Attempts to standardise sport management curricula on a global level must consequently be approached with great insight and broad consultation. The challenge in this regard would be to consult widely and inclusively to develop knowledge structures reflecting a wide range of qualification standards, exit-level outcomes and graduate attributes. The issue of accreditation of sport management curricula has been a topic of discussion for decades. Many authors explored and debated the issue of accreditation, for example the works of DeSensi, Kelley, Blanton, and Beitel (1990), Danylchuk and Boucher (2003), Jones, Brooks, and Mak (2008) and Letter (2007) up to the current debates and discourse in the Commission on Sport Management Accreditation (COSMA) and the World Association for Sport Management (WASM). Accreditation surely has many benefits, such as:
- • Offering assurances to employers and students in a competitive job market;
- • Attracting international students;
- • Providing comparability between degree programmes;
- • Providing peer recognition;
- • Improved access to employment opportunities;
- • Facilitating exchange programmes for students and academics and allowing easy transferability;
- • Creating networks and collaboration.
Conversely, accreditation brings challenges to sport management curricula. Challenges for sport management curricula in Africa mostly revolve around the following questions:
- • Who is the accrediting agency or accrediting agencies?
- • What authority, credibility or legal status does the accrediting agency have?
- • Is there inclusivity of consultation when formulating accreditation criteria?
- • Are criteria for accreditation contextualised or do North American and European viewpoints dominate?
- • Is the role of other existing external accrediting agencies in Africa acknowledged and discounted into a global accreditation strategy?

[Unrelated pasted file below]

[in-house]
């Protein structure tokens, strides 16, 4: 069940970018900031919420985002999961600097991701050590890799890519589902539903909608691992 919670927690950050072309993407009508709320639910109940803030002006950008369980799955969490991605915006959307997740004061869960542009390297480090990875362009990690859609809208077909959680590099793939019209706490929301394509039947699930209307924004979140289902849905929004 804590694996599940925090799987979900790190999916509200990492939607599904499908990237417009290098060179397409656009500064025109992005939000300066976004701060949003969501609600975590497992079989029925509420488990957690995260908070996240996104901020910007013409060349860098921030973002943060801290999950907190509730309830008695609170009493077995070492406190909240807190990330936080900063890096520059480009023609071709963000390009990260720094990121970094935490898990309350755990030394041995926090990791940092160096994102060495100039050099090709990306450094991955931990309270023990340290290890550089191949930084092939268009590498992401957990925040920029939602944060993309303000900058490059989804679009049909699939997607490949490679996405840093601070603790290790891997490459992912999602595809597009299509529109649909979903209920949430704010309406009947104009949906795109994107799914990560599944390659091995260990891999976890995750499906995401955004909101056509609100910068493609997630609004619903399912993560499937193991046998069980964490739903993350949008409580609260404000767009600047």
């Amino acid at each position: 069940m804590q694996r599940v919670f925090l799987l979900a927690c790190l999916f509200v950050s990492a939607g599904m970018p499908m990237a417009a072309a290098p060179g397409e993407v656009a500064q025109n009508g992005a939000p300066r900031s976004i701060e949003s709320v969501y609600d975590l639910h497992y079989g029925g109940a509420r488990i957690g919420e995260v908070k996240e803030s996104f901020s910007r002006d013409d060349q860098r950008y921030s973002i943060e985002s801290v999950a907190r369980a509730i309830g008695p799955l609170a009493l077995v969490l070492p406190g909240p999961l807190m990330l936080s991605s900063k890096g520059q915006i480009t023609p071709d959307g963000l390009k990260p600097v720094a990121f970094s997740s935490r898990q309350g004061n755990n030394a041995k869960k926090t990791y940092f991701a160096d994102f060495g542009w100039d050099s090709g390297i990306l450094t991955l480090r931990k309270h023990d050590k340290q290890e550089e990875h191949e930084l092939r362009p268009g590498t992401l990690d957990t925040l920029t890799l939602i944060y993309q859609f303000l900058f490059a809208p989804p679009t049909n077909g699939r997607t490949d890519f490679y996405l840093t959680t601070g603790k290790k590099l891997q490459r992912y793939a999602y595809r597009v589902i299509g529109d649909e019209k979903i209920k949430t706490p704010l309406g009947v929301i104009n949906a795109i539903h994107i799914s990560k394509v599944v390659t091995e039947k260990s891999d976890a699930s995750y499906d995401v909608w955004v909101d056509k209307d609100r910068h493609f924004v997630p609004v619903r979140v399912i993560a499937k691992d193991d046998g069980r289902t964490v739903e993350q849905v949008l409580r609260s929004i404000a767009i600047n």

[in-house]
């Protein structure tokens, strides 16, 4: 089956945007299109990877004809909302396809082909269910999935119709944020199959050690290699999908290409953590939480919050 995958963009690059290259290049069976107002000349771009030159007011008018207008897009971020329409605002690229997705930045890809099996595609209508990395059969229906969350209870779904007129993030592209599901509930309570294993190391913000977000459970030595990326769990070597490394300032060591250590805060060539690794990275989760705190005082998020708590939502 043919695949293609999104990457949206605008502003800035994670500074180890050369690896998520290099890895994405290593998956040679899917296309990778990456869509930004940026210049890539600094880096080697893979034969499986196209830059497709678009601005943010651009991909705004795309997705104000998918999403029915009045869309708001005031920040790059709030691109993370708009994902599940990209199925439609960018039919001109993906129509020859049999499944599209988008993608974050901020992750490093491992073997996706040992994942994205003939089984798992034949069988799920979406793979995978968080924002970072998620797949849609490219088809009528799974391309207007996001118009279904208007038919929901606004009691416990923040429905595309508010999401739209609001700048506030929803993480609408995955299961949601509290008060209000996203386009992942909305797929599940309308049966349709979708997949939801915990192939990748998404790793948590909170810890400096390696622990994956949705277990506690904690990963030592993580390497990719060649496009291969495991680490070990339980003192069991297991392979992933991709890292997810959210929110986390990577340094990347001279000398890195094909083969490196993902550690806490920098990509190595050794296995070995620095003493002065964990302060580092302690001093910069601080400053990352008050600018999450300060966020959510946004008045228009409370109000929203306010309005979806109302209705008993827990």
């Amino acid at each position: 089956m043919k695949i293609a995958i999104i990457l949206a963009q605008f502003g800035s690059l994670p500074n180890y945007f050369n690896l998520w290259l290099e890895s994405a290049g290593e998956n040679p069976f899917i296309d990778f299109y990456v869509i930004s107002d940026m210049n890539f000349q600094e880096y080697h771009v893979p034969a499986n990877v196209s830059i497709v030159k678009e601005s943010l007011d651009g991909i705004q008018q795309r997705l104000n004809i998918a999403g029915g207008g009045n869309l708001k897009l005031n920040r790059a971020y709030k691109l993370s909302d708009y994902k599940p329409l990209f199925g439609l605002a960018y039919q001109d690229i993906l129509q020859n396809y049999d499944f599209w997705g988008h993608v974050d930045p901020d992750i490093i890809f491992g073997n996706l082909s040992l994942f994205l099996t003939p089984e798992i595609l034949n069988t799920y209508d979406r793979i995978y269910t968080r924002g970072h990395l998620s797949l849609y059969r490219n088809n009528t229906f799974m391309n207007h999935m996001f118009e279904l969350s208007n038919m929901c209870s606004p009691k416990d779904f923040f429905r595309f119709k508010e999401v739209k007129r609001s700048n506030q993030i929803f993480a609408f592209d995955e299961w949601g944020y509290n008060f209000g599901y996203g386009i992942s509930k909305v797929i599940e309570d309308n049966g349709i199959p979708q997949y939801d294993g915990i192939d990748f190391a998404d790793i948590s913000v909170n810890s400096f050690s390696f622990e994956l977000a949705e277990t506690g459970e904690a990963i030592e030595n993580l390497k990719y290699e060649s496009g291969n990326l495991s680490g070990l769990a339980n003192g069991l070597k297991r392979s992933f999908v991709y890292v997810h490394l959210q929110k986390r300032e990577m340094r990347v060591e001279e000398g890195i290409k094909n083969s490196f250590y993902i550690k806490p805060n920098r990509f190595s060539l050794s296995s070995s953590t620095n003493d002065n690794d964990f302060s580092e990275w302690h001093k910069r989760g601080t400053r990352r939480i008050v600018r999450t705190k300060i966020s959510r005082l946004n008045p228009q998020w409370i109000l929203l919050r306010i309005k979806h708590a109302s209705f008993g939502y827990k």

In the case of the latter, all degree programmes in higher education in South Africa, for example, are accredited by the Council on Higher Education (CHE), the South African Qualification Authority (SAQA) and embedded into the National Qualification Framework (NQF). Similar external accreditation bodies exist elsewhere in Africa. The challenge for a proposed accreditation agency is to acknowledge, recognise and blend accreditation processes and strategies currently operating in Africa and other parts of the world before proposing a global accreditation process.
The issue of contexts and conditions for assessment of competencies is a fundamental element of sport management curricula. It describes demonstrated activities that ensure evidence that learning and progress took place. Assessment contexts and conditions should allow students to demonstrate their ability to integrate theoretical, applied and procedural knowledge needed to function as a sport manager. Contexts and conditions for assessment include adequate physical infrastructure and opportunities, adequate library and IT facilities, adequate and relevant qualifications and experience of faculty and academic and related support for student monitoring and support. These conditions and contexts, in general, are not a problem in North America, Europe, Australia or Asia. Work Integrated Learning (WIL) and internships are common contexts for assessment. In Africa, however, suitable opportunities for WIL or internships could present challenges that lead to students not immersed in appropriate assessment contexts. Adequate faculty in Africa with relevant qualifications in sport management is scarce. In many countries, employing international faculty before citizens of a country appears counterproductive. In the whole of Africa, there might be 50 academics with doctorates or MBAs in sport management, consequently influencing quality assurance and assessment.
Quality assurance of sport management curricula poses a further challenge in an African context. Credible and objective quality assurance can only be attained and maintained if final exit-level outcomes on undergraduate and graduate levels are moderated by a party external to the institution of higher education offering the sport management curriculum. This practice must form part of the quality control and governance policies of individual institutions. Even though many African institutions of higher education approach quality assurance in this manner, others tend to be the judge, jury and executioner of the quality of their own sport management curricula. This tendency was observed in other countries as well.